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Wedge Buying Guide

Next to your putter, your wedges are the most important scoring clubs in your bag.  You will rely on your wedges to get the ball to within range for a birdie-putt range from up to 100 yards out and for getting the ball up and down from around the green.  This is why you will find many advanced players and pros carrying up to 4 wedges in their bag. Here are some things to think about when choosing your wedges.


Without a doubt, this is the most important consideration in choosing your wedges.  You will first need to know the loft of your 9 Iron before deciding how many wedges you will need and the right lofts for them.  It used to be that your 9 Iron's loft would be at about 44 degrees, your pitching wedge would then typically be set to 48 degrees and your sand wedge would be set to about 52-54 degrees.

As golf club manufacturers increasingly market their irons as having more distance, the loft of the typical 9 Iron today is getting closer to 41 degrees.  This leaves a large distance gap between your 9 Iron and your pitching wedge at 48 degrees! So starting with your 9 iron you will want to choose a set of wedges that give you 4-6 degrees separation in loft between them.  You may also decide you want to add a lob wedge to your arsenal to give you the option to hit those high lob pitches around the green. 

So depending on your 9 Iron's loft, you could go with any of the sample scenarios below, or any other combination that best suits your game.

 Scenario 1 

(4 Wedges)

 Scenario 2

(4 Wedges)

 Scenario 3

(3 Wedges)

Scenario 4

(3 Wedges)

Wedge Loft (deg) Loft (deg)  Loft (deg) Loft (deg)
Pitching Wedge (PW) 46 48 46 48
Gap Wedge (AW) 50 52 52 54
Sand Wedge (SW) 54 56 58 60
Lob Wedge (LW) 60 60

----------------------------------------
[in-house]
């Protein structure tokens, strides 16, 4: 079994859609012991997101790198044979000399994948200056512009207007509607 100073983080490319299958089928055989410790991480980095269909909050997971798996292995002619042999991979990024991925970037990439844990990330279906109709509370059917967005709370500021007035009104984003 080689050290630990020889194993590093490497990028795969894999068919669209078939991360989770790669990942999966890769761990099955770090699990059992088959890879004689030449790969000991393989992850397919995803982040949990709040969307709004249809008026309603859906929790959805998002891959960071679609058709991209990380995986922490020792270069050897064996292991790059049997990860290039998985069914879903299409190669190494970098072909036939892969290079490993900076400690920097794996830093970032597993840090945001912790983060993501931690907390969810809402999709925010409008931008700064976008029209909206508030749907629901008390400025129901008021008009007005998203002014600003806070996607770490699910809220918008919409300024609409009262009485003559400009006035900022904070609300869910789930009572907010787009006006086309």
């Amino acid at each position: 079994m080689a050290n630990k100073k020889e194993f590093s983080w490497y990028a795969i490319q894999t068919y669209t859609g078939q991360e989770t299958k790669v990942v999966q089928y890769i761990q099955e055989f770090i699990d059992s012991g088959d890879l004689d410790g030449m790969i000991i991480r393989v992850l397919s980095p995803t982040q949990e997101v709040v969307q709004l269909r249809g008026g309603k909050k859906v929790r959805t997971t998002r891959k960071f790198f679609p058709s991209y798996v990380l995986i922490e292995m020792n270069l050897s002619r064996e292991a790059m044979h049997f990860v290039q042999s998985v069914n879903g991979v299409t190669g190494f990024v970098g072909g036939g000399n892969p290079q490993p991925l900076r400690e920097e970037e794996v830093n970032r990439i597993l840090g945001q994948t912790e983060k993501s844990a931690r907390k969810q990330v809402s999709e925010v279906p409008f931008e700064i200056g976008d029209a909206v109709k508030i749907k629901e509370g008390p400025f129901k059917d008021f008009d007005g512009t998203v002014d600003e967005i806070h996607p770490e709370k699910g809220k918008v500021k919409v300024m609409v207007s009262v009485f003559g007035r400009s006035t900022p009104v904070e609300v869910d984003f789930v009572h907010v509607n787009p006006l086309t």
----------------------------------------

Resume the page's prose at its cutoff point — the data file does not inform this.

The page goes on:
The 4-6 degree step-up in the loft will give you the most versatility to hit full shots at regular distance intervals so that you have the right club for those 60, 70, 80 or 90-meter shots to the pin.  

Bounce Angle

Another big consideration in choosing your wedges is the bounce angle of each wedge.  It took me a long time to understand this concept but once I did, it made a world of difference for my short game.

Simply put, the bounce angle is the angle between the leading edge and the point where the flange of your wedge makes contact with the ground.   Bounce is needed to prevent your wedge from digging into the turf or sand before you strike the ball.  The larger the bounce angle the greater the distance off the ground the leading edge is when the flange makes contact with the ground. 

Low Bounce Wedges

Bounce angles of 4-6 degrees are considered low bounce.  These will typically suit the golfer who has a shallower, more sweeping stroke.  If you are taking large divots with your full wedge shots, a low bounce wedge is not for you but if you find that you take small shallow divots on you full wedge shots you might want to consider low bounce wedges.  Low bounce wedges also suit firmer courses where the risk of digging into the turf is less than with soft turf. Low bounce is also useful around the greens on lob wedges where getting under the ball is paramount and on sand wedges at courses where the sand in traps is shallow and dense. 

Mid Bounce Wedges

Bounce angles of 7-10 degrees are considered mid bounce and are suitable for golfers who take neither large or small divots or who play a range of courses with varying turf conditions.

 Mid Bounce Wedges

Bounce angles of more than 10 degrees are considered high bounce and are suitable for golfers who have steep strokes that result in large divots.  These wedges also suit courses with softer turf and sand traps with deep, fine sand.

Sole Grind

Sole grind is something beginner players may not have to worry about just yet.  However, as you improve around the greens, you may want to look into various types of sole grinds to add versatility to your short game.

Sole grind is the amount of grinding or wearing down that occurs on the heel (the portion of the sole closest to the shaft) and toe of a wedge. To put this in perspective, Irons don't have different sole grinds because you are almost always used to make a full swing with these clubs.  Around the greens though, you might want to reduce or increase the loft of your wedge depending on the type of shot you want to play.  Sole grind allows you to do this with more consistent results. 

For example with the right sole grind, you can adjust your 56-degree wedge at address so that it gives you the same result as a 60-degree wedge.  This gives you more versatility around the greens but you have to know what you are doing. 

Shaft Material

Most wedges today come with a standard stainless steel shaft.  So luckily, this is one variable you need not worry about when choosing your wedges.

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